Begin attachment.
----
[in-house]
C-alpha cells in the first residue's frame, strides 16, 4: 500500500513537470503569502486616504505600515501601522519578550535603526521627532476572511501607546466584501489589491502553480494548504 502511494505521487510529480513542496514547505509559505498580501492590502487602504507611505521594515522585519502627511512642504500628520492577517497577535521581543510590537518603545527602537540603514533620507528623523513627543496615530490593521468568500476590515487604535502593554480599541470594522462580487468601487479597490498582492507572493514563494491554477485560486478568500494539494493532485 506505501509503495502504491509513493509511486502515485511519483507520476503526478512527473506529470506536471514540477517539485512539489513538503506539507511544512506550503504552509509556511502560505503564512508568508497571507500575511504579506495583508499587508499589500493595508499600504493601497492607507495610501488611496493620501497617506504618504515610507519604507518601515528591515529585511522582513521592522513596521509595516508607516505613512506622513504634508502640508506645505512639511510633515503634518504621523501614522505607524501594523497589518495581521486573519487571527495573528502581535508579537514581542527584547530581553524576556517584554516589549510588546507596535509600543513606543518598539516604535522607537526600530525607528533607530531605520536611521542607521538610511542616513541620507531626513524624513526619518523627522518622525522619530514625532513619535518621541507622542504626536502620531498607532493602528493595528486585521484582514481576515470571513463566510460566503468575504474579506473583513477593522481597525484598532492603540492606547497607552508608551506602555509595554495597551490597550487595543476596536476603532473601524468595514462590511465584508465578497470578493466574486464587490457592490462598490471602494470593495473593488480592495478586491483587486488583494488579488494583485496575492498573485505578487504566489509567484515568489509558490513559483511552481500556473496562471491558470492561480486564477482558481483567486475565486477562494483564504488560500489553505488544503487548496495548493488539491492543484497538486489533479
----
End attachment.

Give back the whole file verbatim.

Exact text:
[in-house]
C-alpha cells in the first residue's frame, strides 16, 4: 500500500513537470503569502486616504505600515501601522519578550535603526521627532476572511501607546466584501489589491502553480494548504 502511494505521487510529480513542496514547505509559505498580501492590502487602504507611505521594515522585519502627511512642504500628520492577517497577535521581543510590537518603545527602537540603514533620507528623523513627543496615530490593521468568500476590515487604535502593554480599541470594522462580487468601487479597490498582492507572493514563494491554477485560486478568500494539494493532485 506505501509503495502504491509513493509511486502515485511519483507520476503526478512527473506529470506536471514540477517539485512539489513538503506539507511544512506550503504552509509556511502560505503564512508568508497571507500575511504579506495583508499587508499589500493595508499600504493601497492607507495610501488611496493620501497617506504618504515610507519604507518601515528591515529585511522582513521592522513596521509595516508607516505613512506622513504634508502640508506645505512639511510633515503634518504621523501614522505607524501594523497589518495581521486573519487571527495573528502581535508579537514581542527584547530581553524576556517584554516589549510588546507596535509600543513606543518598539516604535522607537526600530525607528533607530531605520536611521542607521538610511542616513541620507531626513524624513526619518523627522518622525522619530514625532513619535518621541507622542504626536502620531498607532493602528493595528486585521484582514481576515470571513463566510460566503468575504474579506473583513477593522481597525484598532492603540492606547497607552508608551506602555509595554495597551490597550487595543476596536476603532473601524468595514462590511465584508465578497470578493466574486464587490457592490462598490471602494470593495473593488480592495478586491483587486488583494488579488494583485496575492498573485505578487504566489509567484515568489509558490513559483511552481500556473496562471491558470492561480486564477482558481483567486475565486477562494483564504488560500489553505488544503487548496495548493488539491492543484497538486489533479